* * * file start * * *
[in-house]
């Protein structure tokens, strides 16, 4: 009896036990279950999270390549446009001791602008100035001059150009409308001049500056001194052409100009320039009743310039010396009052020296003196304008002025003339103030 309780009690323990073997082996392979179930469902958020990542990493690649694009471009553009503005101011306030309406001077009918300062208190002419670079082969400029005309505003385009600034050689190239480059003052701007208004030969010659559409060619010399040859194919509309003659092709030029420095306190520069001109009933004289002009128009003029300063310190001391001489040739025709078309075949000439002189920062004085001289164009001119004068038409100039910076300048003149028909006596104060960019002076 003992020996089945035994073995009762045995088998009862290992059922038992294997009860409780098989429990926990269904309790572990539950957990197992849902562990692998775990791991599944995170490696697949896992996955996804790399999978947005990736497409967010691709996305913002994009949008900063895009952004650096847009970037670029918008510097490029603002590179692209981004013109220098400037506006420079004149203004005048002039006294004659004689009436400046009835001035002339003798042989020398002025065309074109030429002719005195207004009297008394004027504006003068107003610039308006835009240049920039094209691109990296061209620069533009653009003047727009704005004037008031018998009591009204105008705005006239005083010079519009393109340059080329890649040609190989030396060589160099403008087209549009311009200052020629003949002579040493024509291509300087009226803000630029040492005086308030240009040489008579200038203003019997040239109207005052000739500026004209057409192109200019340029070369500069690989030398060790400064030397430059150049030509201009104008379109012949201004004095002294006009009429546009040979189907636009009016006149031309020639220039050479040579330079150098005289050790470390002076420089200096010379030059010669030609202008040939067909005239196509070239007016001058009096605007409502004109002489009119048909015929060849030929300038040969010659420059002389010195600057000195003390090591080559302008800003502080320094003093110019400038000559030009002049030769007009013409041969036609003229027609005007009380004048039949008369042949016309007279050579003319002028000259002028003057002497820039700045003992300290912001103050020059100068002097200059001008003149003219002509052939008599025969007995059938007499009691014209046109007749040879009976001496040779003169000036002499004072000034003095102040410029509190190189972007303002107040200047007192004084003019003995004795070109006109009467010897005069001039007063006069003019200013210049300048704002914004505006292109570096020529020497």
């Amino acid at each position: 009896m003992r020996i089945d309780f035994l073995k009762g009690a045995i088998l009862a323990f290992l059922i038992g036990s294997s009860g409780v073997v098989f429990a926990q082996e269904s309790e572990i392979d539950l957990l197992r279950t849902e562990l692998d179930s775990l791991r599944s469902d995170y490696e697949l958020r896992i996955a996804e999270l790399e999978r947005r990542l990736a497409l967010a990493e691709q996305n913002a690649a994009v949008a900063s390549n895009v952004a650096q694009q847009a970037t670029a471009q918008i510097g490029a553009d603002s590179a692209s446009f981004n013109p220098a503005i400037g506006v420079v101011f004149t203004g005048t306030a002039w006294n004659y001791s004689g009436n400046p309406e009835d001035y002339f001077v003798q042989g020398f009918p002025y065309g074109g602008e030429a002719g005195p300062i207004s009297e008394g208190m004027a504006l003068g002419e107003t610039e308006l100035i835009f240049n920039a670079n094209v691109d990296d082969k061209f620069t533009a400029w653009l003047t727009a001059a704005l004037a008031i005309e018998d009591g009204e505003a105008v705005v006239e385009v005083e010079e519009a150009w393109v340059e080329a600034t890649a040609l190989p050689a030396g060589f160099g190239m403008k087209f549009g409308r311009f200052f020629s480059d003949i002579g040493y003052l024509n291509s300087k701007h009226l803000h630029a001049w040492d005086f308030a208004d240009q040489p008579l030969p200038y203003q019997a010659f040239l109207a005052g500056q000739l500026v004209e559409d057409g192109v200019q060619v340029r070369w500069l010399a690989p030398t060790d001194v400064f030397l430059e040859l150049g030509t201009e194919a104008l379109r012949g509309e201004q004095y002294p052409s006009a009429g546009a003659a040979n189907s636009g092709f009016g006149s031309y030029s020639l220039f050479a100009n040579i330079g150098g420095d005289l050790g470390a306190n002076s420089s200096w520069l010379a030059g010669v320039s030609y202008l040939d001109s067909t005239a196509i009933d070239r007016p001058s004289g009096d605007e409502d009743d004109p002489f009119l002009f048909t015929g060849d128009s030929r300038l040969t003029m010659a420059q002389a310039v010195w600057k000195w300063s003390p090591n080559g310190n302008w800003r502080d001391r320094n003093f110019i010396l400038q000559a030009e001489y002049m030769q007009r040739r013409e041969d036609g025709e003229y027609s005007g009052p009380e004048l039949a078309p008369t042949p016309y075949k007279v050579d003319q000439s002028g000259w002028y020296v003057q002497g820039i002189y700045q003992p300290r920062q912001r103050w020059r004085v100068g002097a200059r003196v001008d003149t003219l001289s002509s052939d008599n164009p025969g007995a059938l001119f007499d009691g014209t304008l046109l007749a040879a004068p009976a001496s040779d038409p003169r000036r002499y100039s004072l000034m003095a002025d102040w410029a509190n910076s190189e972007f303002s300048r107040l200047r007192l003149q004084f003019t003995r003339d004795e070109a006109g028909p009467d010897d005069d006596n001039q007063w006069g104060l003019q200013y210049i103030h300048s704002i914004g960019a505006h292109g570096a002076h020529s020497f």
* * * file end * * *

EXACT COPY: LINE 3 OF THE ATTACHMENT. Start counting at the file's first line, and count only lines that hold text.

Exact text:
């Amino acid at each position: 009896m003992r020996i089945d309780f035994l073995k009762g009690a045995i088998l009862a323990f290992l059922i038992g036990s294997s009860g409780v073997v098989f429990a926990q082996e269904s309790e572990i392979d539950l957990l197992r279950t849902e562990l692998d179930s775990l791991r599944s469902d995170y490696e697949l958020r896992i996955a996804e999270l790399e999978r947005r990542l990736a497409l967010a990493e691709q996305n913002a690649a994009v949008a900063s390549n895009v952004a650096q694009q847009a970037t670029a471009q918008i510097g490029a553009d603002s590179a692209s446009f981004n013109p220098a503005i400037g506006v420079v101011f004149t203004g005048t306030a002039w006294n004659y001791s004689g009436n400046p309406e009835d001035y002339f001077v003798q042989g020398f009918p002025y065309g074109g602008e030429a002719g005195p300062i207004s009297e008394g208190m004027a504006l003068g002419e107003t610039e308006l100035i835009f240049n920039a670079n094209v691109d990296d082969k061209f620069t533009a400029w653009l003047t727009a001059a704005l004037a008031i005309e018998d009591g009204e505003a105008v705005v006239e385009v005083e010079e519009a150009w393109v340059e080329a600034t890649a040609l190989p050689a030396g060589f160099g190239m403008k087209f549009g409308r311009f200052f020629s480059d003949i002579g040493y003052l024509n291509s300087k701007h009226l803000h630029a001049w040492d005086f308030a208004d240009q040489p008579l030969p200038y203003q019997a010659f040239l109207a005052g500056q000739l500026v004209e559409d057409g192109v200019q060619v340029r070369w500069l010399a690989p030398t060790d001194v400064f030397l430059e040859l150049g030509t201009e194919a104008l379109r012949g509309e201004q004095y002294p052409s006009a009429g546009a003659a040979n189907s636009g092709f009016g006149s031309y030029s020639l220039f050479a100009n040579i330079g150098g420095d005289l050790g470390a306190n002076s420089s200096w520069l010379a030059g010669v320039s030609y202008l040939d001109s067909t005239a196509i009933d070239r007016p001058s004289g009096d605007e409502d009743d004109p002489f009119l002009f048909t015929g060849d128009s030929r300038l040969t003029m010659a420059q002389a310039v010195w600057k000195w300063s003390p090591n080559g310190n302008w800003r502080d001391r320094n003093f110019i010396l400038q000559a030009e001489y002049m030769q007009r040739r013409e041969d036609g025709e003229y027609s005007g009052p009380e004048l039949a078309p008369t042949p016309y075949k007279v050579d003319q000439s002028g000259w002028y020296v003057q002497g820039i002189y700045q003992p300290r920062q912001r103050w020059r004085v100068g002097a200059r003196v001008d003149t003219l001289s002509s052939d008599n164009p025969g007995a059938l001119f007499d009691g014209t304008l046109l007749a040879a004068p009976a001496s040779d038409p003169r000036r002499y100039s004072l000034m003095a002025d102040w410029a509190n910076s190189e972007f303002s300048r107040l200047r007192l003149q004084f003019t003995r003339d004795e070109a006109g028909p009467d010897d005069d006596n001039q007063w006069g104060l003019q200013y210049i103030h300048s704002i914004g960019a505006h292109g570096a002076h020529s020497f």